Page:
What Does NebuAd Know About You? What Doesn’t It?
What Does NebuAd Know About You? What Doesn’t It?
What Does NebuAd Know About You? What Doesn’t It?

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    While the full United States Senate on Wednesday (July 9) takes up the subject of wiretapping by the government, the Senate Commerce Committee will take up the subject of wiretapping by private industry. It’s a tossup which one is more scary.

    The Senate votes July 9 on the bill to grant the Executive Branch almost unlimited authority to wiretap private citizens without any judicial oversight. The Commerce Committee will hear testimony from Robert Dykes, the chairman of NebuAd, a controversial company recently in the news because his group came up with a novel way of getting detailed information about Internet users. NebuAd wasn’t satisfied to get information only from a customer’s use of one Web site. Instead, they want to see everything that a Web surfer does online.

    Here’s Dykes pitching his company at a conference in New York earlier this year:

    Note the level of detail about which Dykes boasts, and how he talks about the supremacy of the NebuAd system over Google’s relatively meagre advertising technology. Google’s Ad Sense only gives advertisers information about one Web page at a time. That’s an important point to remember, because whenever AT&T, for example, gets upset at reactions to the possibility it might filter content in its network, the company always points to Google.

    But what AT&T wants to do for content filtering, and what NebuAd is doing with some broadband companies, is another level entirely because then the activity on the whole network, not only at one site, is at risk for invasions of privacy.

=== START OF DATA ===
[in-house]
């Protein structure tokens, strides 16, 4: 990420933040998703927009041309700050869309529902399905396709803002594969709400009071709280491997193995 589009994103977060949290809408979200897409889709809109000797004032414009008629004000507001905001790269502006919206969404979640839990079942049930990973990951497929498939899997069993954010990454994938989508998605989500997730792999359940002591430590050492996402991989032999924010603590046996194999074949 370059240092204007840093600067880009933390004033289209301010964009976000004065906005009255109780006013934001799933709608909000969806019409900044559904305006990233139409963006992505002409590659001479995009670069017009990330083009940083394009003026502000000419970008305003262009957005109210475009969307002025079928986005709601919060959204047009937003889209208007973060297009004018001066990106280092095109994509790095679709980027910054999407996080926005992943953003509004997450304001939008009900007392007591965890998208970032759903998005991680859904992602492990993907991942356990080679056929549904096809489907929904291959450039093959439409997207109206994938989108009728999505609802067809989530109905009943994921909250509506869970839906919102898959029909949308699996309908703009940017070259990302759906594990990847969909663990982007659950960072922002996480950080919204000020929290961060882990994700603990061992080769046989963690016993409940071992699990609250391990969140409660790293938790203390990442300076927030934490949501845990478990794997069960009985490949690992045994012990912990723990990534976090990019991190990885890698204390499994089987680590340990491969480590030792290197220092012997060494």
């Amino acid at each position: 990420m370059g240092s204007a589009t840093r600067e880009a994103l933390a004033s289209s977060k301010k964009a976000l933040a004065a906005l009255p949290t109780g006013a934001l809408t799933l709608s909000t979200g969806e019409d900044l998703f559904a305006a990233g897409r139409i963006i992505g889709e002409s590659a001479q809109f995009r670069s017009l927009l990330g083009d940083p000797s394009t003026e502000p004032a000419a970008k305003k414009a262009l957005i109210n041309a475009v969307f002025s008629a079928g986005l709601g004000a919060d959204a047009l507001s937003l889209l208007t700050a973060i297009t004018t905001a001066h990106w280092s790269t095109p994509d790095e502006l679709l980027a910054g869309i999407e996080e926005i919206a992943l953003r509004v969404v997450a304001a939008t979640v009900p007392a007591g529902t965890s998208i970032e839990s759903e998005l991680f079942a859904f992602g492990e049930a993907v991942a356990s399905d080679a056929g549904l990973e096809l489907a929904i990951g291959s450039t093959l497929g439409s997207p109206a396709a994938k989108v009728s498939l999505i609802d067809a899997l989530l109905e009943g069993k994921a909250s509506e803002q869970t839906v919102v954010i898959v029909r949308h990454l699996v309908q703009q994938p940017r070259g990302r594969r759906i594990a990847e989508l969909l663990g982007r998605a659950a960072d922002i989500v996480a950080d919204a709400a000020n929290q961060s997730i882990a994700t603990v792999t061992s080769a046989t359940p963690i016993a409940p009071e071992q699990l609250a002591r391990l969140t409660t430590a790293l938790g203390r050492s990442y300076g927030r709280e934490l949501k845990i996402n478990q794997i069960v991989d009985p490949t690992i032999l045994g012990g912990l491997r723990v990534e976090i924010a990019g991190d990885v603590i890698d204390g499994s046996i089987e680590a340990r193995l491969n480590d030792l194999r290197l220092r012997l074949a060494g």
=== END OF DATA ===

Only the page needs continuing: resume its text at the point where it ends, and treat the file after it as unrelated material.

Listen to Dykes tell the conference about the advantages of NebuAd, a service that takes its information from within the network, unseen by any user. “Understand what pages you went to, we understand what search terms you went to, so we have much more knowledge about user than existing online systems,” Dykes said.

    “We get to see virtually every site you go to,” Dykes added. Not only that, NebuAd can tell what you did at those sites. If it’s a travel site, we know that you’re looking to go to Las Vegas or to the South of France. If you go to an automotive site, you’re interested in a used car, luxury car or SUV. If it’s an electronics site, a Sony camera or Panasonic TV.” And it is all, for the moment, legal. And very scary. They know what ads you clicked on, whether ones sponsored by NebuAd’s partners or by competitors. It’s all made possible because NebuAd is taking advantage of its place in the network, not on a Web site or even in your computer.

    Some of NebuAd’s customers,like Charter Communications, have been scared off by the [negative publicity](http://www.publicknowledge.org/node/1617) surrounding exposure of its business methods. That isn’t good enough. The Federal Trade Commission, which is also testifying at the July 9 hearing, should have privacy rules and enforce rules against deceptive practices. Congress is starting to get involved with the Senate hearing, and the House may get in on the act as well. That’s welcome attention. Legislation would be more welcome.